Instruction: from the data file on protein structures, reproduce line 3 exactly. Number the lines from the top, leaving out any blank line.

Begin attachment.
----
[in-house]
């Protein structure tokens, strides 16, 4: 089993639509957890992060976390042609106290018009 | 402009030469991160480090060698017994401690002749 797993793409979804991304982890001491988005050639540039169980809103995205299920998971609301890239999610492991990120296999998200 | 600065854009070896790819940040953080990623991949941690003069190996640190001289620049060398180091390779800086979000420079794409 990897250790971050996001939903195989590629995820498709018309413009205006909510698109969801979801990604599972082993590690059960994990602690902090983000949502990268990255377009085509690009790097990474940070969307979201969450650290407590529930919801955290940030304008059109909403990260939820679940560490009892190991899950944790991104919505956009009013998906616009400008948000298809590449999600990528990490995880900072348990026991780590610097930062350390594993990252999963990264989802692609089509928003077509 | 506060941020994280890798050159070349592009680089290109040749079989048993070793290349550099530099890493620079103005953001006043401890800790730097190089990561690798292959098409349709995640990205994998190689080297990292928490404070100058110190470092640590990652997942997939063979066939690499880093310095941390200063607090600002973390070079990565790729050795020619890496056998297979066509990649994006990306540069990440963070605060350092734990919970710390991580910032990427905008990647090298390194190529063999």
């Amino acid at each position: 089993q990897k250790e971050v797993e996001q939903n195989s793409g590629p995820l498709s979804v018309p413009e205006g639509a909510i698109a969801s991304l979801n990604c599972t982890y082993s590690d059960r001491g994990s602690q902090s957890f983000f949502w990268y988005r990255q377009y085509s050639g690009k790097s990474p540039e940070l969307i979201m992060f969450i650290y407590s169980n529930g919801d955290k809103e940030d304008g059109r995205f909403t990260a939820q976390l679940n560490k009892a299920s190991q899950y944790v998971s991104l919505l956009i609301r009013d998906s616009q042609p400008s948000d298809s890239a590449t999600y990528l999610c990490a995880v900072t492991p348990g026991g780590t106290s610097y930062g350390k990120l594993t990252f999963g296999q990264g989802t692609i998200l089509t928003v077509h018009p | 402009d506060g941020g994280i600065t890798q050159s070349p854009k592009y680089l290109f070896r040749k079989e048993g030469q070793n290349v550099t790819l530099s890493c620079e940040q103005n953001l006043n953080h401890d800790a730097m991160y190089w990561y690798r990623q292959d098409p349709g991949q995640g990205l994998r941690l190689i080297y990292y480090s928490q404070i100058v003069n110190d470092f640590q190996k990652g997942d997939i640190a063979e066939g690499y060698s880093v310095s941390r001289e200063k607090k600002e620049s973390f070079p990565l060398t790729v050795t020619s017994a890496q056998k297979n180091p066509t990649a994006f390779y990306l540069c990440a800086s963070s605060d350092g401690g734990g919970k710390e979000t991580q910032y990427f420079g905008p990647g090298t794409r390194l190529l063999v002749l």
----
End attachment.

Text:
């Amino acid at each position: 089993q990897k250790e971050v797993e996001q939903n195989s793409g590629p995820l498709s979804v018309p413009e205006g639509a909510i698109a969801s991304l979801n990604c599972t982890y082993s590690d059960r001491g994990s602690q902090s957890f983000f949502w990268y988005r990255q377009y085509s050639g690009k790097s990474p540039e940070l969307i979201m992060f969450i650290y407590s169980n529930g919801d955290k809103e940030d304008g059109r995205f909403t990260a939820q976390l679940n560490k009892a299920s190991q899950y944790v998971s991104l919505l956009i609301r009013d998906s616009q042609p400008s948000d298809s890239a590449t999600y990528l999610c990490a995880v900072t492991p348990g026991g780590t106290s610097y930062g350390k990120l594993t990252f999963g296999q990264g989802t692609i998200l089509t928003v077509h018009p | 402009d506060g941020g994280i600065t890798q050159s070349p854009k592009y680089l290109f070896r040749k079989e048993g030469q070793n290349v550099t790819l530099s890493c620079e940040q103005n953001l006043n953080h401890d800790a730097m991160y190089w990561y690798r990623q292959d098409p349709g991949q995640g990205l994998r941690l190689i080297y990292y480090s928490q404070i100058v003069n110190d470092f640590q190996k990652g997942d997939i640190a063979e066939g690499y060698s880093v310095s941390r001289e200063k607090k600002e620049s973390f070079p990565l060398t790729v050795t020619s017994a890496q056998k297979n180091p066509t990649a994006f390779y990306l540069c990440a800086s963070s605060d350092g401690g734990g919970k710390e979000t991580q910032y990427f420079g905008p990647g090298t794409r390194l190529l063999v002749l």